The New Hampshire Supreme Court recently disbarred an attorney, for practicing law while he was still serving a suspension for prior unethical conduct. In the Matter of Paul F Coddington, Jr, an attorney was suspended for professional misconduct and was subsequently hired by a law firm as a paralegal. The attorney falsely told his employer that he had applied to have his license reinstated. Thus, relying on this information, a lawyer at the firm permitted him to represent a client in court and handle cases.
The Supreme Court of Nebraska has suspended an attorney for an indefinite term after finding that she disclosed confidential information about a client. In re Donna J. Tonderum, a Nebraska attorney informed a prosecutor that she believed one of her former clients was guilty of a crime.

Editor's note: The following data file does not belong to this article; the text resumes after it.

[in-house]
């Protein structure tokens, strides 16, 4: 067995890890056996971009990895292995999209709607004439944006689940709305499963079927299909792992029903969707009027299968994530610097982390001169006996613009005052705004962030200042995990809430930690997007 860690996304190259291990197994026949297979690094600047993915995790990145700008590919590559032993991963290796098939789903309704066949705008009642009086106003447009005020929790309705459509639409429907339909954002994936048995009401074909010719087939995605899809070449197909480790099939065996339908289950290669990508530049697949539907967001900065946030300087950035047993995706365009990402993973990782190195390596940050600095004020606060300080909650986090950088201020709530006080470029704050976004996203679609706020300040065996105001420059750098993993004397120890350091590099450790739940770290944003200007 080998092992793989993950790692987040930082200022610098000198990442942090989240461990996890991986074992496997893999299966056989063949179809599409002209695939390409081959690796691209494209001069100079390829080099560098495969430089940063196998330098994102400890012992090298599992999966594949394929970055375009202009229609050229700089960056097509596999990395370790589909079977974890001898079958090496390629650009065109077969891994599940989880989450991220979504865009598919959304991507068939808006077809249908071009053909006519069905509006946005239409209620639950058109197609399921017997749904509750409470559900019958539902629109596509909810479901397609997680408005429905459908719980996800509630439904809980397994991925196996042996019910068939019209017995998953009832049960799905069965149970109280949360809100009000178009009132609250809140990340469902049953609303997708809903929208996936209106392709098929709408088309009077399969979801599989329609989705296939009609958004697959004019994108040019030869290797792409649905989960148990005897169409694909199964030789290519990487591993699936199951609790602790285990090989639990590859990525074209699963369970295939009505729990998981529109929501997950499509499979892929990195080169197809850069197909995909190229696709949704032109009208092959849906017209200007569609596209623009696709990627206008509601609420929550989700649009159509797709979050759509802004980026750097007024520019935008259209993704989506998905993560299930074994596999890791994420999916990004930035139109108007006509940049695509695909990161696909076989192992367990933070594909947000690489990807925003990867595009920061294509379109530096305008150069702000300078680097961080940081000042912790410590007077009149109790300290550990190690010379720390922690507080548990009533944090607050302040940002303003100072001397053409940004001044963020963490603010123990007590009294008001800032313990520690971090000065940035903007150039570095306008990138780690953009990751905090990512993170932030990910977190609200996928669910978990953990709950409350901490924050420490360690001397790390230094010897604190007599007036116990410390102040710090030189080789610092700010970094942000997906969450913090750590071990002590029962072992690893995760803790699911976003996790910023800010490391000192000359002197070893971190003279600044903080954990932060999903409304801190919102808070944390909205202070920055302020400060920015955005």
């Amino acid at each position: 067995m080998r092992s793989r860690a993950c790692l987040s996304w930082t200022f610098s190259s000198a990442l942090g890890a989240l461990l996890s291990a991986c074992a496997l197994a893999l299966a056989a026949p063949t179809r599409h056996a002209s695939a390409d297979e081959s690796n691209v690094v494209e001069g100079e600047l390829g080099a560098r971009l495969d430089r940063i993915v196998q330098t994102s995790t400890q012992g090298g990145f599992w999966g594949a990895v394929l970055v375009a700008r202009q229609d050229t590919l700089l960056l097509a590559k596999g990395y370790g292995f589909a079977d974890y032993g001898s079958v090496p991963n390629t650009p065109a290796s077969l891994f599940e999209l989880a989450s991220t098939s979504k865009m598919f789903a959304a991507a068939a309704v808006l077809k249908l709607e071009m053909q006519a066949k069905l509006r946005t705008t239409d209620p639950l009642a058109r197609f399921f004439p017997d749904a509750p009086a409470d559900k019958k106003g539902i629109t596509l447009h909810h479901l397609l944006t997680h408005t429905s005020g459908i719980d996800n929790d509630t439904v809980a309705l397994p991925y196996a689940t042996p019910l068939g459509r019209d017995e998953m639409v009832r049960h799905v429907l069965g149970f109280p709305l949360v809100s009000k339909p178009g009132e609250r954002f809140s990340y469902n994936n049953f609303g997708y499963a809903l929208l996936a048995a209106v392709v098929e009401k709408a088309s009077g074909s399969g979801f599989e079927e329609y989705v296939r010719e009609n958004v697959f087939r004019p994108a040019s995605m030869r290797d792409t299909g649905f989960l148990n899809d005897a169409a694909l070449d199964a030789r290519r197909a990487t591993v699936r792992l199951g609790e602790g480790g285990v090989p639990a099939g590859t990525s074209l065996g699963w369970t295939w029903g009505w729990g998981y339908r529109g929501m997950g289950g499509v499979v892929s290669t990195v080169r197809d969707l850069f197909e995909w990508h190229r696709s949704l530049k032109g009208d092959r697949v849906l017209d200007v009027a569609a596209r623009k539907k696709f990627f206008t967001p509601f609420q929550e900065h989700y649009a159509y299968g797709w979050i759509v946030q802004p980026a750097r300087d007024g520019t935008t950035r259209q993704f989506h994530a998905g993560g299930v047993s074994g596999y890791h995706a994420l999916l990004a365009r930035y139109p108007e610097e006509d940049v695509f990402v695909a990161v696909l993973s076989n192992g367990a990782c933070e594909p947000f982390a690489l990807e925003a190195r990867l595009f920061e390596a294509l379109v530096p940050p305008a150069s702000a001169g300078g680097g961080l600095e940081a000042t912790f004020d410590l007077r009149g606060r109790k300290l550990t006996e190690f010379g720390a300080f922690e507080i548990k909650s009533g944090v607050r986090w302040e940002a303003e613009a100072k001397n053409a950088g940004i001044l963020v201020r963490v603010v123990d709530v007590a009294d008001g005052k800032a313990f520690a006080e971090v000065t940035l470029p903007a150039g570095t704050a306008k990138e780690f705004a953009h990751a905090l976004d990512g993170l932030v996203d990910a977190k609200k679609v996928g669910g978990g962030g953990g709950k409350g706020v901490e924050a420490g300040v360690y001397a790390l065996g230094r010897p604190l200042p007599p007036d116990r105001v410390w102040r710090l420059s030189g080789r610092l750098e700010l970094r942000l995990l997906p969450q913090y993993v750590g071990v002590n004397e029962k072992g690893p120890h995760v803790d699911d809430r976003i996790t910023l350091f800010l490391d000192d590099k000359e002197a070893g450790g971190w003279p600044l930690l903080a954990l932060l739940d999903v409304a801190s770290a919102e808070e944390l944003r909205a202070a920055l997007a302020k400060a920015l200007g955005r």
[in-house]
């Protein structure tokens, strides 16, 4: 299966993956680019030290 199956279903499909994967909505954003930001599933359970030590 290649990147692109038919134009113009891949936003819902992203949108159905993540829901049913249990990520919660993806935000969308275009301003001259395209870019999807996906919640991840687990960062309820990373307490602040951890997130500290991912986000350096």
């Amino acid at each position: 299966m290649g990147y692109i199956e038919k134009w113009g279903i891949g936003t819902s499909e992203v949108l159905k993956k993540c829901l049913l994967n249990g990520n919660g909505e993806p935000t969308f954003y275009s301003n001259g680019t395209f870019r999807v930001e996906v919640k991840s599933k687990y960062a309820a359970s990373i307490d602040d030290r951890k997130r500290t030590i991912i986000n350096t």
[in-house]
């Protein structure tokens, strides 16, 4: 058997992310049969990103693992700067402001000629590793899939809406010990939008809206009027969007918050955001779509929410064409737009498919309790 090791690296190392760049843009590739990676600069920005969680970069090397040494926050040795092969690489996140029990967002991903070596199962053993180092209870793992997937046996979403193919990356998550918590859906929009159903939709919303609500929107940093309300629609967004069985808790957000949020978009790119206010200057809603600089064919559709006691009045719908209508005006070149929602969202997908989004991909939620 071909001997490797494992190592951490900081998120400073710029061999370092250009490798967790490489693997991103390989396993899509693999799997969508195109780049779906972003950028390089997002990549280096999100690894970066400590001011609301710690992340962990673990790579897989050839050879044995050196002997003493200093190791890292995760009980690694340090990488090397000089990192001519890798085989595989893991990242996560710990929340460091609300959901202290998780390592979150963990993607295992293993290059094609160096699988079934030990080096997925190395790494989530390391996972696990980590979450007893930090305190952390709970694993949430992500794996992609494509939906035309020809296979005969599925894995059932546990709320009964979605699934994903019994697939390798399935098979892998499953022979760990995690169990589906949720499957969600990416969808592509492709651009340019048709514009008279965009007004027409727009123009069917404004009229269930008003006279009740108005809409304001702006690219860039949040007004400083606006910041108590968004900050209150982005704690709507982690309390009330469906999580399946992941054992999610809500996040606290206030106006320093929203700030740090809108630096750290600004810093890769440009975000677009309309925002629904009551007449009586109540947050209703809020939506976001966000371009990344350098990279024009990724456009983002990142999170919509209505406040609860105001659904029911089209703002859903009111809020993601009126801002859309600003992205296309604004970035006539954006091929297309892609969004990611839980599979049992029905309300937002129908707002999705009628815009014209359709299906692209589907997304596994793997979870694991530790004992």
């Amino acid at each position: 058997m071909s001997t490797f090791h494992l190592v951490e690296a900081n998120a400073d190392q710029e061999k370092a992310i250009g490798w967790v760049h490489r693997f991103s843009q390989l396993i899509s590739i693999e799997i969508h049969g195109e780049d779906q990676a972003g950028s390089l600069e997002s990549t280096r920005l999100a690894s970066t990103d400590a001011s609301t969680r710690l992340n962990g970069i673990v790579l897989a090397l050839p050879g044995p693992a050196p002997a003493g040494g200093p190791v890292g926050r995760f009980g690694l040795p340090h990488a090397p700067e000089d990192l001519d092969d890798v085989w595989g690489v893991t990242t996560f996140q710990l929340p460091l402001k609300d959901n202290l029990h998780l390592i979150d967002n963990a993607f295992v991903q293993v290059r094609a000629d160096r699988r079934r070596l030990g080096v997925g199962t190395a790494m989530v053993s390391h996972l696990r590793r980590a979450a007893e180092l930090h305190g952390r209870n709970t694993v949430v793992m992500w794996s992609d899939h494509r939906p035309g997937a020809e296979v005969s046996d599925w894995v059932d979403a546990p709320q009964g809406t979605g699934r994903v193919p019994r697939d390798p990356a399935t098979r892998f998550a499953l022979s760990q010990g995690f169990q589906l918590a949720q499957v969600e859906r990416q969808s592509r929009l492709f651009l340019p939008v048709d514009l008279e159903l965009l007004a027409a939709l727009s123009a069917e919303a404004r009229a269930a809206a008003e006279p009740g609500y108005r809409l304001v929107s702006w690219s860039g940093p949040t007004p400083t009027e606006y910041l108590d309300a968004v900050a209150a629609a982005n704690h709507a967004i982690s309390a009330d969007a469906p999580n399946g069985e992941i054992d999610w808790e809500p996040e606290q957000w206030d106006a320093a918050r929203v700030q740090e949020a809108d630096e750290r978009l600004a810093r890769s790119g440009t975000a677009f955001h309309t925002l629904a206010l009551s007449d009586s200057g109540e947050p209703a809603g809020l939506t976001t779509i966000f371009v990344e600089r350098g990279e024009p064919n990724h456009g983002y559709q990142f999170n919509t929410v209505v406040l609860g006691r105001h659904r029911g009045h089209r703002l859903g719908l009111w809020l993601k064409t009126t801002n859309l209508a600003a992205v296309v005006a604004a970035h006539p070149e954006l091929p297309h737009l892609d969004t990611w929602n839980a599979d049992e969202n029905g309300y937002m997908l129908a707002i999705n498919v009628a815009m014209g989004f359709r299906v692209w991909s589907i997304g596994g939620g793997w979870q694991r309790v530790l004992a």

The Supreme Court of Wisconsin has suspended an attorney after finding that he engaged in unethical conduct. In re Disciplinary Proceedings Against Kratz, a Wisconsin district attorney met with the victim of domestic abuse to discuss the case, which he was prosecuting against her ex-boyfriend. After the meeting, the attorney and the victim exchanged personal cell phone numbers. Over the following three days, the attorney sent the woman 30 text messages, some of which contained sexually explicit language that the woman felt was offensive.